In last month’s column we briefly covered where property taxes go. This week we will cover transportation taxes and how they are used to maintain our highway and road system. Just remember those potholes.
Many can’t understand how we could have such shortfalls in our funding mechanism from the State. For years funding was able to keep up with needs but in the last 25 years this has steadily reversed due to vehicles which are more fuel efficient(using less fuel) and inflation.
Let’s go back in time to 2004 and compare to 2011 the latest full year analysis was done for transportation funds. This is condensed to keep it simple. In 2004 Gasoline tax collections totaled $929,889,000 and vehicle registration collections totaled $866,580,000. Let’s run the clock forward and find in 2011 gasoline tax collections totaled $831,298,000 while vehicle registrations totaled $863,632,000. This is a reduction in overall revenue of over 5%, this same time period saw inflation increase by 19%.(its actually much higher but we are using BLS standards)
One can now bring into focus that the combination yields a direct reduction in available revenues coupled with inflation, therefore the shortfall of funds. Put another way, we reduce available resources (money), also reduce the power of the dollar so less miles of maintenance can be funded. This phenomenon is also why at every level of government there is a need to increase your taxes, in simple terms, the dollar is worth less so government needs more of them. You will continually see our references to the ravages of inflation, this is a sinister tax on all levels of consumption, it touches everyone.
Let’s see how the State of Michigan distributes the funds, we’ll keep this simple and rounded off as well. If there is one Public Act you need to remember it’s PA 51, this is the State Road Fund Distribution method used for over 60 years in Michigan. As illustrated above, the main sources of revenue under this act are vehicle registrations and fuel taxes. Looking at the allocation percentage each dollar funneled through PA 51 is distributed as follows: 39.1% Local Roads, 39.1% State Roads, 21.8% Cities and Villages. However, these allocations are reduced further by statutory adjustments for funds like, recreation, local program, debt service, bridges, economic development funds, etc.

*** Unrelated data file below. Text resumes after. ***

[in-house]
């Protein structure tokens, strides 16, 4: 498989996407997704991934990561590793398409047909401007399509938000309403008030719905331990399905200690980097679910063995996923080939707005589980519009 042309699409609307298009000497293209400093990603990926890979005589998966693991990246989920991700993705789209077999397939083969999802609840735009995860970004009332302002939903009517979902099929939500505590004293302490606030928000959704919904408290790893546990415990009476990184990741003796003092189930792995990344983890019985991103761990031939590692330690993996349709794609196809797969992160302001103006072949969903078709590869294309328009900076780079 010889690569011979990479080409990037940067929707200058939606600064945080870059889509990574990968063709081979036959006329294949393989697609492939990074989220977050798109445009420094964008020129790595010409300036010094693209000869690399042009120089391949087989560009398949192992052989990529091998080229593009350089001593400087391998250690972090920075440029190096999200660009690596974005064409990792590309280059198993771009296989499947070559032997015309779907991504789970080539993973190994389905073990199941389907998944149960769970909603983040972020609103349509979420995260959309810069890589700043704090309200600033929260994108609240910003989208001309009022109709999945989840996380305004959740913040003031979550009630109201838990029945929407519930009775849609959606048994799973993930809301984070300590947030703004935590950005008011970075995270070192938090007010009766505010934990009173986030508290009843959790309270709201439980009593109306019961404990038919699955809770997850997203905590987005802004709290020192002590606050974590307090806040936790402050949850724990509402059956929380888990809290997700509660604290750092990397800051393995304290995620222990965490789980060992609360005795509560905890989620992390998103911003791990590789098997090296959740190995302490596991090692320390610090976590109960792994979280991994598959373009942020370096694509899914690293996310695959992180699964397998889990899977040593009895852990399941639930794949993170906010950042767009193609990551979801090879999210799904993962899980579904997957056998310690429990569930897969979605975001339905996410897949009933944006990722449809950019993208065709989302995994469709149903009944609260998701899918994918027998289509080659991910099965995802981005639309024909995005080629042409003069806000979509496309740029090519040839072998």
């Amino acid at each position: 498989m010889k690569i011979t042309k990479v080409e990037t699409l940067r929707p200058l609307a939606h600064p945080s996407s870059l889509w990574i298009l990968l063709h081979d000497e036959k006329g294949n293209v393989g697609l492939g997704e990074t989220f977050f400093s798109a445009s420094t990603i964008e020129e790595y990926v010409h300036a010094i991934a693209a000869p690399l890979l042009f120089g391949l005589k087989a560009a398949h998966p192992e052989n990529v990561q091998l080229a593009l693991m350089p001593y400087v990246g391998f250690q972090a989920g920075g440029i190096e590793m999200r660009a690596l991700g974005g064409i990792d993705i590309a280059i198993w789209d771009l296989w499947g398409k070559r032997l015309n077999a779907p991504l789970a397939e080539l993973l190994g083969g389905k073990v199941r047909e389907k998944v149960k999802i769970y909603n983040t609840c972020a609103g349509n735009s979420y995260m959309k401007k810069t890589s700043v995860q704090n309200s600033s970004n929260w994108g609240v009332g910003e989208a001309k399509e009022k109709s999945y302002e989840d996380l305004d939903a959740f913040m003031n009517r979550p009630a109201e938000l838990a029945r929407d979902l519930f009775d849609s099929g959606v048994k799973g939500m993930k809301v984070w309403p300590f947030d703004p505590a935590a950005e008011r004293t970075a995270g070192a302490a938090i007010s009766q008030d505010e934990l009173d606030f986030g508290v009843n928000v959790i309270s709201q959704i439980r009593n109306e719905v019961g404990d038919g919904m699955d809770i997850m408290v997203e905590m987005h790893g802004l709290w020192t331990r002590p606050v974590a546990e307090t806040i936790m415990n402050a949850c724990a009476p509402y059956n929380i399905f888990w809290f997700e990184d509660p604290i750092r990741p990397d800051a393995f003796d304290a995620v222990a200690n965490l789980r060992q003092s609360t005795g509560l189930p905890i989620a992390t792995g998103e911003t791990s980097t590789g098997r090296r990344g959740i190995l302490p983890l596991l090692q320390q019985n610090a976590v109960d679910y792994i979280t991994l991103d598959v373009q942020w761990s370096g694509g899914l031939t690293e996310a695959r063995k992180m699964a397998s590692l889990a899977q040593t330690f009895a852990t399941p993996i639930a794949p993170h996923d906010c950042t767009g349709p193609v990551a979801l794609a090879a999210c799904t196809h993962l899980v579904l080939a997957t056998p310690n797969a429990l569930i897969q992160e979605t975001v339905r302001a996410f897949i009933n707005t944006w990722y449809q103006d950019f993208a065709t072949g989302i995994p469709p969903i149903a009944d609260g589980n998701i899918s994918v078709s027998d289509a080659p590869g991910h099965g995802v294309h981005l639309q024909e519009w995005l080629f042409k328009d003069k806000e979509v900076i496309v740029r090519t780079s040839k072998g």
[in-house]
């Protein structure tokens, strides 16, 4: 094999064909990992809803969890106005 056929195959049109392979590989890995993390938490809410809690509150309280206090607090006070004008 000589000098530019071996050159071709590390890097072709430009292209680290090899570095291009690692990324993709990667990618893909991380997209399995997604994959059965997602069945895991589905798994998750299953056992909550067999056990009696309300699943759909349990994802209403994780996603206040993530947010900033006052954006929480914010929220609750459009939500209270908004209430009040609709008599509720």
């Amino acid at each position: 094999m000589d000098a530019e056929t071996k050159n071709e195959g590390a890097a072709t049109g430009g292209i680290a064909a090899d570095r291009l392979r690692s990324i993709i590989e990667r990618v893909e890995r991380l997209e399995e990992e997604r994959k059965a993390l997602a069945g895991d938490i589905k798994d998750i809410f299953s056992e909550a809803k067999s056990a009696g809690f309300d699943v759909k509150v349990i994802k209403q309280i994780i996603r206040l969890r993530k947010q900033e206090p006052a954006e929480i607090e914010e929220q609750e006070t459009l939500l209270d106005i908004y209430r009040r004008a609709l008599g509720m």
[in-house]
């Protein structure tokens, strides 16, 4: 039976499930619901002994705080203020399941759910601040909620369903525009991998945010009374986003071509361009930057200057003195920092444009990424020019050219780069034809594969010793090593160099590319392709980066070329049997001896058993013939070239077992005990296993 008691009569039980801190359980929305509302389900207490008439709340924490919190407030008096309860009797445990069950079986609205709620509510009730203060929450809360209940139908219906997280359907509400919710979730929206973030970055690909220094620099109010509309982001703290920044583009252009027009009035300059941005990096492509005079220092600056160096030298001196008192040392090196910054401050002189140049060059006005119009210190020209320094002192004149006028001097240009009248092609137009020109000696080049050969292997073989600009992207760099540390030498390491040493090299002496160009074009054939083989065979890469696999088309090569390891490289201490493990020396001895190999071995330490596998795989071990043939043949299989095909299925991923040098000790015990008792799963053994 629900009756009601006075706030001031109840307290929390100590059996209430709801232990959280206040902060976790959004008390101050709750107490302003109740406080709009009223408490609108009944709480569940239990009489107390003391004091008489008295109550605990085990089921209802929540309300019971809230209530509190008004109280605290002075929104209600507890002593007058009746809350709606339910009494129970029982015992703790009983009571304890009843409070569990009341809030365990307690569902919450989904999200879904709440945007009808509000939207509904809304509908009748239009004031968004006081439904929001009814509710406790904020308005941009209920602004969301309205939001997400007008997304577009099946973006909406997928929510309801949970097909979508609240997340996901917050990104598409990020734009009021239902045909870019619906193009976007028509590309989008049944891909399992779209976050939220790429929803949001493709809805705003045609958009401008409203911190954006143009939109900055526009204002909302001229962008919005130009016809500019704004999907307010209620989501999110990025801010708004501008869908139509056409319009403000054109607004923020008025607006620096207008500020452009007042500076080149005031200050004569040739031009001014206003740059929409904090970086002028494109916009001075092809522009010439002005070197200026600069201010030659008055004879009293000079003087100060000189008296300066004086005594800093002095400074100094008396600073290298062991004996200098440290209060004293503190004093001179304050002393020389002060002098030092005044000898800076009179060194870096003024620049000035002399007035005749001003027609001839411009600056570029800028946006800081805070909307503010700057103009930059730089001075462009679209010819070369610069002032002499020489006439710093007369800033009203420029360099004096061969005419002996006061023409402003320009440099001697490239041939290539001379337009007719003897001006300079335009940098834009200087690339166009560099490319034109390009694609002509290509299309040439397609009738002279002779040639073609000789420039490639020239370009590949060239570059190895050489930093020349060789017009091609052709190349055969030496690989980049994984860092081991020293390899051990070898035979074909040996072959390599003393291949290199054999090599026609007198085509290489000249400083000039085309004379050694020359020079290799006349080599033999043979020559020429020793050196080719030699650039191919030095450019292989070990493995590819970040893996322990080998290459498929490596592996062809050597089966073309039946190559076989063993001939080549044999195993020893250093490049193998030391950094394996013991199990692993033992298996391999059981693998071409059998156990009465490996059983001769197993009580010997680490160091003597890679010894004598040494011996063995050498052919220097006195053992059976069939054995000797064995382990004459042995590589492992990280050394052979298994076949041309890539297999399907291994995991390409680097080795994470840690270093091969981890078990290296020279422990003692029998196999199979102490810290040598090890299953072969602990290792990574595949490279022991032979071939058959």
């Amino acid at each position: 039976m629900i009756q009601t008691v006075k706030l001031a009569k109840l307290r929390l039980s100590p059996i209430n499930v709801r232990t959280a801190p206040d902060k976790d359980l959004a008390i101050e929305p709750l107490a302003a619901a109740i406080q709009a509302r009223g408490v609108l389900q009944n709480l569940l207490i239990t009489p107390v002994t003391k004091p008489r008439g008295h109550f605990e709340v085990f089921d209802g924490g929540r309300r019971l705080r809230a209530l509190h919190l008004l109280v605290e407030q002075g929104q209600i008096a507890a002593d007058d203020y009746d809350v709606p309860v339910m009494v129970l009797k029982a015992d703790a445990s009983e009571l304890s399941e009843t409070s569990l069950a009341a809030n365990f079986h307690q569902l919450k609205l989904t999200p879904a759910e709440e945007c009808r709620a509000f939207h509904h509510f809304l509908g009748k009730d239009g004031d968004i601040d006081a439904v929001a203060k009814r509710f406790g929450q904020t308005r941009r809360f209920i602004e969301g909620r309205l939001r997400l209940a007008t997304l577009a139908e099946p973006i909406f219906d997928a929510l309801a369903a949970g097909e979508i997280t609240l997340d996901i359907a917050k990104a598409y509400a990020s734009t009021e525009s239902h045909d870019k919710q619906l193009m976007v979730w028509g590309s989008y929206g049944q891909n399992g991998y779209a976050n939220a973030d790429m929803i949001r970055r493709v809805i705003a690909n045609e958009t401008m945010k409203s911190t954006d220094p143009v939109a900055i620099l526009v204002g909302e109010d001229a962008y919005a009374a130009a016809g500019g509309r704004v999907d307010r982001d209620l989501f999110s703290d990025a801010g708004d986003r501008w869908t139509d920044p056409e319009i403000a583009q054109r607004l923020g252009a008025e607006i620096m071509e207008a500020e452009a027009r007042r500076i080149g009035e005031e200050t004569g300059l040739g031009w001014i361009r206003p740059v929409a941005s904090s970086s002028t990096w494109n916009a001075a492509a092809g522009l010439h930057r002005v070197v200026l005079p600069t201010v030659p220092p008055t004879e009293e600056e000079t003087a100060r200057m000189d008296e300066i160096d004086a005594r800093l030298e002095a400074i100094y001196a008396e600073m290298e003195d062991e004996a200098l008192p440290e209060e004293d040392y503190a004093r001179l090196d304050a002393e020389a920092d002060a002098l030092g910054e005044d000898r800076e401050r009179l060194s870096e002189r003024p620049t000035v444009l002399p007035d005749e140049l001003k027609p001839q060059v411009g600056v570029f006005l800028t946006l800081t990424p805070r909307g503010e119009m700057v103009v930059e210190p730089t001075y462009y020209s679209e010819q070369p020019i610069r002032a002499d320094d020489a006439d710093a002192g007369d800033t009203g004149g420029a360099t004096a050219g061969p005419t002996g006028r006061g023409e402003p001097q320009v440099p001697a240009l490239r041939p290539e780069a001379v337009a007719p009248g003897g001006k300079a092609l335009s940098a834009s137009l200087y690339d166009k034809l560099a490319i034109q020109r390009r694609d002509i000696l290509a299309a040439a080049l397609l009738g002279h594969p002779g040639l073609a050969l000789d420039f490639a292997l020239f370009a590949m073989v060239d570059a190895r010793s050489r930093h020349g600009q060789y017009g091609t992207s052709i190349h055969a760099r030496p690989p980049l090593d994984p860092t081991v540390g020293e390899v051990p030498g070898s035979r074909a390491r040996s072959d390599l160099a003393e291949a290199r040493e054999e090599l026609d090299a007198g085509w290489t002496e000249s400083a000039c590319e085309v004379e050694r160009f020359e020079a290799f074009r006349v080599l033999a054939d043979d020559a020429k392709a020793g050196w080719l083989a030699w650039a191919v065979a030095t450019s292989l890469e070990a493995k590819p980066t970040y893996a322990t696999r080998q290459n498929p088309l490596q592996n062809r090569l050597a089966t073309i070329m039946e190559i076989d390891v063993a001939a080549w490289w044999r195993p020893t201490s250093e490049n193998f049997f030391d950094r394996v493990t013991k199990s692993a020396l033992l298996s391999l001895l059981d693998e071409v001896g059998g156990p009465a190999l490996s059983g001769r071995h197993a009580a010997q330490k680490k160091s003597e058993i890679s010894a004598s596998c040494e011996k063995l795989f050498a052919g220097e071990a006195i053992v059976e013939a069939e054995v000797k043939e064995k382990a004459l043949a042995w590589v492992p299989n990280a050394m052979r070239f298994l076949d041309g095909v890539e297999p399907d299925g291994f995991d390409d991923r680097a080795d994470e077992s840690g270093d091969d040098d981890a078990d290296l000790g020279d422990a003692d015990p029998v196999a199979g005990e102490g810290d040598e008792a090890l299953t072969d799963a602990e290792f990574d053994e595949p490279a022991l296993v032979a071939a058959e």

According to the County Road Association of Michigan the effective percentages are State Roads 35.8%, Counties 35.3% Cities and Villages 20%, Comprehensive Transportation Fund 8.8%. In addition, the 39.1%(effectively 35.3%) distributed to Local Roads is further divided among Counties by a calculation based upon miles of State Roadways, Local Roadways and population or per capita distribution. There are a few Counties in the Southeastern portion of the State which receives the lion’s share of PA 51 funds, this is due to population and road density. Here is the contrast in dollars and cents, recently the State allocated $217 million dollars from surplus to roads. The first $100 million divided under the allocation netted Clare County approximately $230,000, the same formula yielded Oakland County $60 million.
In my discussions with State Representative Joel Johnson, Senators Judy Emmons and Darwin Booher, it is NOT in Northern Michigan’s best interests to propose attempts to change the formula, why? The danger is in negotiations and legislative maneuvering we could likely see less than the 39.1% we now are part of and the division of funds calculations will likely lead to less for the less populated Counties.
Much of the information presented here is from the Citizens Research Council of Michigan and the County Road Association of Michigan, these are wonderful resources full of figures and information.
Our next column will detail what Grant Township and its residents can do to save our present road infrastructure. It’s not a pretty picture but we’ll still hang it on the wall for everyone to see.
“Problems are solutions in work clothes”